Keanu Uchida is still a fresh face in the professional dance world but he has already achieved considerable diversity and prestige in his career.
While still studying dance at his home dance studio near Ottawa, Uchida was honored with acceptance into the highly-respected summer intensive program at The Julliard School in 2013.
He has also received many regional and international titles in dance competition, making him one to watch in Canada and beyond. Most notably, he was awarded the title of Senior Male Best Dancer in 2014 at international dance event, The Dance Awards and given the opportunity to assist celebrated choreographers like Travis Wall, Nick Lazzarini, Mia Michaels, and Al Blackstone at conventions.
The multi-talented Uchida, who is a musician as well as a student of physics at The University of Toronto, is making big contributions to the professional dance community with his work on screen and on stage. He danced leading roles as a principal dancer on BBC television series, The Next Step and was hand-selected by head choreographer, Jeff Dimitriou to appear as one of only 15 dancers in the 2015 Pan American Games Closing Ceremonies production which was broadcast to an international audience.
“Keanu is simply brilliant,” says Stacey Tookey, who oversees contemporary dance for the NUVO Dance Convention and is probably best known for her appearances as a resident choreographer and guest judge on the Canadian and American versions of the dance competition reality show So You Think You Can Dance.
Uchida has also proven an invaluable contributor to dance in Toronto as a featured dancer in immersive and challenging performances by leaders in the city’s contemporary dance scene.
“I often create while channeling Keanu’s movement and essence,” says Cora Kozaris, choreographer of CARNÉ, a bold, new work debuting at one of Toronto’s oldest contemporary dance presenting organizations, Dancemakers Centre for Creation. “His uniqueness and creativity is harmonious with my mind. Together, we inspire each other to push boundaries.”
Uchida is looking forward to the next evolutionary step in his career as he immerses himself in the leading role, Northern Dancer in the upcoming musical theater production, Dancer, which is expected to debut in Spring 2017 at Toronto’s historic Elgin Theatre.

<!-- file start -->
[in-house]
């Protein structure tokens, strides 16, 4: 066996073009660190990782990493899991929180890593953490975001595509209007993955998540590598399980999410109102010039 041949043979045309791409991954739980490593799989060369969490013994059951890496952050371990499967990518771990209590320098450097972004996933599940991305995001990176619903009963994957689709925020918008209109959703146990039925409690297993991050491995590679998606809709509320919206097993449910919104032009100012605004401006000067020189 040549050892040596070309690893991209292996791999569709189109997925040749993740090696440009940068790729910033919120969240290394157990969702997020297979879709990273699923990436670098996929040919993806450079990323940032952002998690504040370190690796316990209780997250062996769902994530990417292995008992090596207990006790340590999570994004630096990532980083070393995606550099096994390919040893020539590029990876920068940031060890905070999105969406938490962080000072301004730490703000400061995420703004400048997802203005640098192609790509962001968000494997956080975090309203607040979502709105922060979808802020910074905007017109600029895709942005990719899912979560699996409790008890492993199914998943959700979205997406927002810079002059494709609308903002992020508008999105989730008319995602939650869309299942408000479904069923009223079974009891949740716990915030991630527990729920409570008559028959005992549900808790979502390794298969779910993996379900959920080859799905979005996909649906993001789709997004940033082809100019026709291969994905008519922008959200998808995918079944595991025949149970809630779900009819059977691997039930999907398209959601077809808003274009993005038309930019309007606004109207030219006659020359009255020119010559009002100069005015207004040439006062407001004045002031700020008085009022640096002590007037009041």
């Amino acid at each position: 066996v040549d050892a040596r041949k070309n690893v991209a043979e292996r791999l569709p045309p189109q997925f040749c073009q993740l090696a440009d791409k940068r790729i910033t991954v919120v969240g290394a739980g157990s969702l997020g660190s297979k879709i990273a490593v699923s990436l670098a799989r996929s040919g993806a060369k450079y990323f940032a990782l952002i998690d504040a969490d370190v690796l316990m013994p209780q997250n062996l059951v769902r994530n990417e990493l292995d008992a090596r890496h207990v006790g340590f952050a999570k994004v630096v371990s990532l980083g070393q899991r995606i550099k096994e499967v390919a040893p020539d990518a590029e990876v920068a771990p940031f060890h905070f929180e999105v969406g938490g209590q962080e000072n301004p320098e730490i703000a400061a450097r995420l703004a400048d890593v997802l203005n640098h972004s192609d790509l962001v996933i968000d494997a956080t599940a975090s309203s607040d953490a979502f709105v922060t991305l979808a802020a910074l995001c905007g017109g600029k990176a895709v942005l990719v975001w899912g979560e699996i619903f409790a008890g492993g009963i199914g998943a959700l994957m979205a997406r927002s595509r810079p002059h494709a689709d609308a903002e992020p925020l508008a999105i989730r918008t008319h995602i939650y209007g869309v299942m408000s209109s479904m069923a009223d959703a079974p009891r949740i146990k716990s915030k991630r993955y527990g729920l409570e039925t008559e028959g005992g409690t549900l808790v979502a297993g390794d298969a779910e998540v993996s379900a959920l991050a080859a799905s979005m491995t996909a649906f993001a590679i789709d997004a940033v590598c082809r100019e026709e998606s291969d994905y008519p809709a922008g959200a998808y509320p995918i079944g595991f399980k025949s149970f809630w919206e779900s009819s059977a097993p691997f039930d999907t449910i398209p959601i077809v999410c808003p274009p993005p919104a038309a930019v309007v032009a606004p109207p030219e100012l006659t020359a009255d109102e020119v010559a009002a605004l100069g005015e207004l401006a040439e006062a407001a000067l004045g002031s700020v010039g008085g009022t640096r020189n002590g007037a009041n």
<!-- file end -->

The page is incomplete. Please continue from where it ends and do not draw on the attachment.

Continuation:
After a competitive audition process that lasted two days and lured many of Canada’s best dancers, he waited months for casting results to discover he was being offered to lead the cast as a race horse that is crowned Canada’s first winner of the Kentucky Derby. Uchida spent an intense three weeks last Spring working with Tookey, who is choreographer for the show, and producer John McKellar to artistically draft the scripted dance pieces during the workshop phase of the production.
“Digging into the creative process with both Stacey and John was a compelling experience,” recalls Uchida. “Both asked a lot from me regarding my character and discovering the role of Northern Dancer became a collaborative effort. I was given artistic freedom to try lots of things.”
The musical, told in “ten furlongs” and split into two acts, follows Northern Dancer’s steady rise to success. A horse no one wanted to buy, he forms special relationships with his owners, is trained and put to the test in race after race, eventually becoming a national symbol of pride. The story is an emotional journey as he seeks acceptance from the equine community and of himself.
The character of Norther Dancer has no lines in the musical, though he is in almost every scene. He communicates through body language and dance with friends and a few enemies throughout the performance. The technical and demanding choreography by Tookey requires of Uchida significant grace, poise, and control, not to mention, imagination and the ability to explore and innovate.
“Lots of movement was developed from improvisation, where I was asked to embody the horse and embrace its motion as naturally as possible,” says Uchida. “I wasn’t asked to ‘dance’ like a horse, but rather to be one.”
Uchida’s capabilities as a very creative and dextrous dancer made him perfect for this character and its development.
“Keanu’s ability to implement his creative vision while adhering to tight deadlines is what makes him an essential asset to any project he is a part of,” says Tookey.
Fellow dancers and choreographers with whom Uchida has worked repeatedly mention his unique brilliance and artistry as a performer.
“Besides his physical capabilities, he has an incredible way of bringing you into a world,” explains Julia Cratchley, who hired Uchida last year for an immersive dance project with her company TranscenDANCE. “He will make you believe anything he does and captivate you doing even the slightest thing.”
Being thrown into a central role in a musical has inspired Uchida to take voice lessons.
“This process has completely sparked my interest in musical theatre,” he remarks.
Given his dedication and talent, it seems inevitable that no matter where Uchida’s career takes him next, audiences are very likely to see more of this young professional on stage in the future.